The army has lost 26 soldiers in the line of duty in Jammu and Kashmir in the first two months of 2017, while the security forces have stepped up the heat against militants, killing 22 ultras in 50 days -- the highest since 2010.
While 20 army personnel including an officer lost their lives in avalanches in the valley, six soldiers were killed during counter-insurgency operations across the state that led to the killing of 22 militants as well, security officials said here.
Among the security force personnel killed was an officer of the rank of Major who laid down his life while battling militants in Handwara area of Kupwara district on February 14.
Three militants were killed in the operation, the officials said.
Earlier that day, three soldiers were killed in a gunbattle with militants in Hajin area of Bandipora district while one ultra was also killed, they said.
The valley had witnessed a bloody day two days earlier on February 12 when four militants were gunned down in an encounter in Kulgam district of Kashmir, while two soldiers also laid down their lives.
One civilian was killed in the exchange of firing between the militants and security forces while another civilian died in security forces firing on protesters who were pelting stones after the operation ended.
Intelligence reports suggest that many youths -- approximately 100 -- have joined militancy after the killing of Hibzul Mujahideen commander Burhan Wani last year, prompting security forces to launch proactive operations in recent times.
Out of the nearly 50 operations conducted in Kashmir since January 1 this year, 16 operations have resulted in either killing (22) or arrest (three) of militants, the officials said.
The security forces have also been able to bust the module of overground workers of militants, especially in north Kashmir.
More than 40 overground workers (OGWs) have been arrested since the start of this year, they said.
"These OGWs do the ground running for militants, acting as their eyes and ears -- identifying soft targets, carrying out recce before striking and organising logistics like food and hideouts.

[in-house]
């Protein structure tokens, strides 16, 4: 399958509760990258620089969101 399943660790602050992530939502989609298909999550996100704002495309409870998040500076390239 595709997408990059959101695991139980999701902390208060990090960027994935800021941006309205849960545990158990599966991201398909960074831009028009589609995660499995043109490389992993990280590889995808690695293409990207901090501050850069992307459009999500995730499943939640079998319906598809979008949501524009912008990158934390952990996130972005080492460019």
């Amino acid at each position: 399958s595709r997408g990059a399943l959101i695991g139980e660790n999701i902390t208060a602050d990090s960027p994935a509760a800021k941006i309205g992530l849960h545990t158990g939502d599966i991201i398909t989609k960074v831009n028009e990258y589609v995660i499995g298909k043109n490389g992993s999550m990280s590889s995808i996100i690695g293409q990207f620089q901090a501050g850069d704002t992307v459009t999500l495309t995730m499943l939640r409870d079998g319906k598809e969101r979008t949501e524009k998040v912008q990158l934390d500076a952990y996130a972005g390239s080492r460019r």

"These workers might not be high on the priority list of security agencies but their arrest means crippling of the militants, particularly the foreigners," a senior police official from north Kashmir said.
The snapping of the human information network of the militants has resulted in security forces being able to track them down more easily as is reflected in the numbers.
The militants killed in security forces operations this year has been the highest since 2010 when 38 ultras were eliminated in the months of January and February.
Security forces have killed 18 militants in January and February months of each of the last three years while the number was only two in 2013, six in 2012 and five in 2011.
One of the reasons for intensifying the operations against militants in the valley is to prevent these "indoctrinated and brainwashed people" from roping in more vulnerable youths into their ranks, the officer said.
"We have seen that most of the local militants killed this year had taken to arms in the past six months or so. They were radicalised by militants and other subversive elements. The effort is to stop this vicious cycle and prevent further recruitment of youth by the militants," he said.
The summer unrest last year came as a major boon for militants operating in Kashmir.
"They not only got the manpower for their subversive activities but managed to lay their hands on several dozen rifles which were looted from various police installations during the mob protests last year," the officer said.
The security forces, besides intensifying the operations, have launched counselling programmes for youngsters to wean them away from the separatist and militant propaganda, he said.
"We have had encouraging response to these programmes as you can see in the lesser number of stone-pelting incidents on Friday which have been localised to notorious trouble spots of the valley," he added.